For single family residential, the ordinance is significantly more detailed than this brief FAQ can address. However, here are the key provisions to examine with your design professionals:
- When the ordinance must be applied for single family residential:
- Section 4 (b) (2): Addition or modification that involves the creation, addition, or demolition and replacement of 1,000 square feet or more of impervious cover to any single family residential site.
- When there are exemptions to the ordinance:
- Section 4 (d). Exemptions: (12) Overlays or resurfacing of existing impervious paved surfaces; (16) Replacement of an existing driveway to access a single family residential development
- The minimum effects on stormwater your project should accomplish:
- Section 14-516 – Minimum requirements. – See (a) (b) (c) (d) which give detailed requirements to not adversely affecting neighbors, to dissipate and divert water flow so it does not concentrate, and provides the adequate distance of any downspout or water collection device from a property line.
Q. What are best practices for managing rain water?
Rain water accumulates in urban areas because much of the ground has become impervious. Buildings, roads, sidewalks, compacted gravel, even pools – these all contribute to keeping water from where it belongs: in the ground. Impervious surfaces cover so much of our neighborhood that stormwater management is required by law by the city of Atlanta. (See FAQ above on Stormwater Ordinance). While there are countless ways of keeping rain water on site, here are a few we see most often:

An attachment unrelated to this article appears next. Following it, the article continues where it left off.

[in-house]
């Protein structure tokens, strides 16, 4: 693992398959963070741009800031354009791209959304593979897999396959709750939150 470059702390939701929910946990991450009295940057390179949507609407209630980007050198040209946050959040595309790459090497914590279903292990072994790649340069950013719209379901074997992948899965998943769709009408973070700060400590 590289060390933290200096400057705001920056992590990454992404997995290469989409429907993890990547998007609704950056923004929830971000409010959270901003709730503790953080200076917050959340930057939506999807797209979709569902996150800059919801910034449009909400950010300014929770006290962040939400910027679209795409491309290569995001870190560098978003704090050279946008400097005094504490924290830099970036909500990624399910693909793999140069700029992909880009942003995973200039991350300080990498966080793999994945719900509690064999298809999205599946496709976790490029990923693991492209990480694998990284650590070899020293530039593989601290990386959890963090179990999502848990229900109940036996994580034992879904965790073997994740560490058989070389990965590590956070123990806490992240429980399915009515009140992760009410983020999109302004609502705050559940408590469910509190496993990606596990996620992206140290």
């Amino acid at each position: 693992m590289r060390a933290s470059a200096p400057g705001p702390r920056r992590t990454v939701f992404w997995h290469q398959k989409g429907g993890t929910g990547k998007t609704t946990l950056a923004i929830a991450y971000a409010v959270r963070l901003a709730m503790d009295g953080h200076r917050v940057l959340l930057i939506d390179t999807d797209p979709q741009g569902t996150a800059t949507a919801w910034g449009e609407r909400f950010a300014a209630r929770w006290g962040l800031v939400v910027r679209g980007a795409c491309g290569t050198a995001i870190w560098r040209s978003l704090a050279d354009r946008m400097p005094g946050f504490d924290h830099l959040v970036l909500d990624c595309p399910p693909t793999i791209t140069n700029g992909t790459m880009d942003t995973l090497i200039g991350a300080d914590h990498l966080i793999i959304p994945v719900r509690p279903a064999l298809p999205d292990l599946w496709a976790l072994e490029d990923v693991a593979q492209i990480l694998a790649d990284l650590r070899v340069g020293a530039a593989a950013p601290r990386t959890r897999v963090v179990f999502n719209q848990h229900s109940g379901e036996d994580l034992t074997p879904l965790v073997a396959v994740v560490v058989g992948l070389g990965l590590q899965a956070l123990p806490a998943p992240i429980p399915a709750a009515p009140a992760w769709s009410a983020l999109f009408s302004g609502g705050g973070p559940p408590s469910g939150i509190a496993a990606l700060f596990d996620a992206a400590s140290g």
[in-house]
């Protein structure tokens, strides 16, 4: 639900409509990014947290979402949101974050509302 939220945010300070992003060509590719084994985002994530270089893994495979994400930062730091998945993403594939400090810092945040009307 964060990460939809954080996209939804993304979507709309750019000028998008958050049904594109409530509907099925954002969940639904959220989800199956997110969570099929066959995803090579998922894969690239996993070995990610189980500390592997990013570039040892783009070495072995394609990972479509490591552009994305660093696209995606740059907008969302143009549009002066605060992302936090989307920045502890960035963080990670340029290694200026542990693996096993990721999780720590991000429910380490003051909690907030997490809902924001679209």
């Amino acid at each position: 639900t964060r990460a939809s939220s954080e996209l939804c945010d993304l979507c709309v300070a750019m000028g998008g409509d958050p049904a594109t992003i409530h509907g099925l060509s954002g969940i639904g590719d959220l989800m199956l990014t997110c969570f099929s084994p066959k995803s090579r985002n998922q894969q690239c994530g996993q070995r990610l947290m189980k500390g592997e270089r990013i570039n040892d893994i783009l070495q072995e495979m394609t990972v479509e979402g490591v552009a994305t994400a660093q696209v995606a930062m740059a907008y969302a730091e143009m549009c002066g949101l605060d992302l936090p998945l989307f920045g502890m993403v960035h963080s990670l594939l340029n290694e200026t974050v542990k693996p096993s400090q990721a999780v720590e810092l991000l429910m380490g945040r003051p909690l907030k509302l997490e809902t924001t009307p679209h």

- Rain Garden*
- Flow Wells
- Planting canopy trees
- Cisterns and rain barrels
*The next time you visit North Highland Park, check out the rain garden in the northeast corner. Rainwater management never looked so good!
Q. How Do I FIND OUT What my property is ZONED?
A majority of properties in The Virginia-Highland are zoned either R-4 (single family home) or RG-2 (low density multifamily). You can find out exactly how your property is zoned by visiting the site found here.
Q. Where can I find the rules for each zoning designation?
The rules for each zoning type can be found on in the city’s ordinance code, specifically Part III, Section 16. From here you can look up the specific rules governing your property by how it is zoned. This is where you will find things like minimum yard specifications (setbacks etc.), maximum heights, parking requirements, floor area ratios and lot coverage.